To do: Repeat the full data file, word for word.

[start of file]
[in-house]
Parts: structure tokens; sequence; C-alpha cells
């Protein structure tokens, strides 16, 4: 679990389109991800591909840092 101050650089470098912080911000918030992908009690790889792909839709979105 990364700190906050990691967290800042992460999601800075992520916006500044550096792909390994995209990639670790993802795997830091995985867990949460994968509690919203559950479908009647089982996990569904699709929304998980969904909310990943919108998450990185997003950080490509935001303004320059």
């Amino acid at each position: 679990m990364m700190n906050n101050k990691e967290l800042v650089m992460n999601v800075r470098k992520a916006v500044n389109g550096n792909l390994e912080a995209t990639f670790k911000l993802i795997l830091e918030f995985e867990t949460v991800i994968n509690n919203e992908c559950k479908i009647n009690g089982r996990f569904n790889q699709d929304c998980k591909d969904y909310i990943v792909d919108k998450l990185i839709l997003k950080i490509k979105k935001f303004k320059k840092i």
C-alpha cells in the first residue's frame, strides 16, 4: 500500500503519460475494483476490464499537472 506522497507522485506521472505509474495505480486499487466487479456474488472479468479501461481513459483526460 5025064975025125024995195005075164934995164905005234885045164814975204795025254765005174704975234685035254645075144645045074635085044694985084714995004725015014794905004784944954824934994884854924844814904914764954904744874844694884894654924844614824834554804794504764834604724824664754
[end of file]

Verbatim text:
[in-house]
Parts: structure tokens; sequence; C-alpha cells
């Protein structure tokens, strides 16, 4: 679990389109991800591909840092 101050650089470098912080911000918030992908009690790889792909839709979105 990364700190906050990691967290800042992460999601800075992520916006500044550096792909390994995209990639670790993802795997830091995985867990949460994968509690919203559950479908009647089982996990569904699709929304998980969904909310990943919108998450990185997003950080490509935001303004320059």
């Amino acid at each position: 679990m990364m700190n906050n101050k990691e967290l800042v650089m992460n999601v800075r470098k992520a916006v500044n389109g550096n792909l390994e912080a995209t990639f670790k911000l993802i795997l830091e918030f995985e867990t949460v991800i994968n509690n919203e992908c559950k479908i009647n009690g089982r996990f569904n790889q699709d929304c998980k591909d969904y909310i990943v792909d919108k998450l990185i839709l997003k950080i490509k979105k935001f303004k320059k840092i």
C-alpha cells in the first residue's frame, strides 16, 4: 500500500503519460475494483476490464499537472 506522497507522485506521472505509474495505480486499487466487479456474488472479468479501461481513459483526460 5025064975025125024995195005075164934995164905005234885045164814975204795025254765005174704975234685035254645075144645045074635085044694985084714995004725015014794905004784944954824934994884854924844814904914764954904744874844694884894654924844614824834554804794504764834604724824664754